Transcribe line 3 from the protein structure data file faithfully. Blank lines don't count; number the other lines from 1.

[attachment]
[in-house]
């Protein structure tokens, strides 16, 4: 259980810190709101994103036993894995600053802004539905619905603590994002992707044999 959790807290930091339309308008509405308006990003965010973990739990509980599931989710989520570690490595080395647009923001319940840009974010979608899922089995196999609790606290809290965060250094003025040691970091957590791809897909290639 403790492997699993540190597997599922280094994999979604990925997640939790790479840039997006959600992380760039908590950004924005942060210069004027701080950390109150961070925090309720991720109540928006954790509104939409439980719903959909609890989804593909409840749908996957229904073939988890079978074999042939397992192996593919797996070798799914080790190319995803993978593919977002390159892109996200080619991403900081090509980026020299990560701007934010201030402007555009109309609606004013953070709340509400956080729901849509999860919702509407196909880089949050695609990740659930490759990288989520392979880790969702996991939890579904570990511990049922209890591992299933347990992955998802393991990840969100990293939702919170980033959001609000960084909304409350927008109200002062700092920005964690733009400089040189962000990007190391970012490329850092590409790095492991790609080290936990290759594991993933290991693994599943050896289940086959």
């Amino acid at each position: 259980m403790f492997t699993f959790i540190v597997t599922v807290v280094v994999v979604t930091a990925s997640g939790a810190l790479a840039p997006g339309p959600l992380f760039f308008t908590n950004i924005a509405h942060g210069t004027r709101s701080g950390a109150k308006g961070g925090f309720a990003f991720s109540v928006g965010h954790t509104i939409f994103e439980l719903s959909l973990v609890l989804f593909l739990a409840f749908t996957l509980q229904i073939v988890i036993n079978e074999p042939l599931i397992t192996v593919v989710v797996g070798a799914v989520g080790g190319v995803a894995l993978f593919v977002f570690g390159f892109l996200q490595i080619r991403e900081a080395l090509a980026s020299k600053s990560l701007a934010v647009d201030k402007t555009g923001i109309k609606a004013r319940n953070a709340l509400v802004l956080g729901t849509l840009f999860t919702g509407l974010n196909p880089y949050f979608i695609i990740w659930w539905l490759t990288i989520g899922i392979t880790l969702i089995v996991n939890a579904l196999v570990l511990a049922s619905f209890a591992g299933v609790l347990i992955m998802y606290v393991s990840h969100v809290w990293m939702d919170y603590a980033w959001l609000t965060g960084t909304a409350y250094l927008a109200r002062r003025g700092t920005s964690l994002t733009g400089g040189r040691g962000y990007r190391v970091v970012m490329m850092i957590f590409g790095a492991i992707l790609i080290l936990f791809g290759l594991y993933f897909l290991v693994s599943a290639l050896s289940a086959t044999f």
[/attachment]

């Amino acid at each position: 259980m403790f492997t699993f959790i540190v597997t599922v807290v280094v994999v979604t930091a990925s997640g939790a810190l790479a840039p997006g339309p959600l992380f760039f308008t908590n950004i924005a509405h942060g210069t004027r709101s701080g950390a109150k308006g961070g925090f309720a990003f991720s109540v928006g965010h954790t509104i939409f994103e439980l719903s959909l973990v609890l989804f593909l739990a409840f749908t996957l509980q229904i073939v988890i036993n079978e074999p042939l599931i397992t192996v593919v989710v797996g070798a799914v989520g080790g190319v995803a894995l993978f593919v977002f570690g390159f892109l996200q490595i080619r991403e900081a080395l090509a980026s020299k600053s990560l701007a934010v647009d201030k402007t555009g923001i109309k609606a004013r319940n953070a709340l509400v802004l956080g729901t849509l840009f999860t919702g509407l974010n196909p880089y949050f979608i695609i990740w659930w539905l490759t990288i989520g899922i392979t880790l969702i089995v996991n939890a579904l196999v570990l511990a049922s619905f209890a591992g299933v609790l347990i992955m998802y606290v393991s990840h969100v809290w990293m939702d919170y603590a980033w959001l609000t965060g960084t909304a409350y250094l927008a109200r002062r003025g700092t920005s964690l994002t733009g400089g040189r040691g962000y990007r190391v970091v970012m490329m850092i957590f590409g790095a492991i992707l790609i080290l936990f791809g290759l594991y993933f897909l290991v693994s599943a290639l050896s289940a086959t044999f």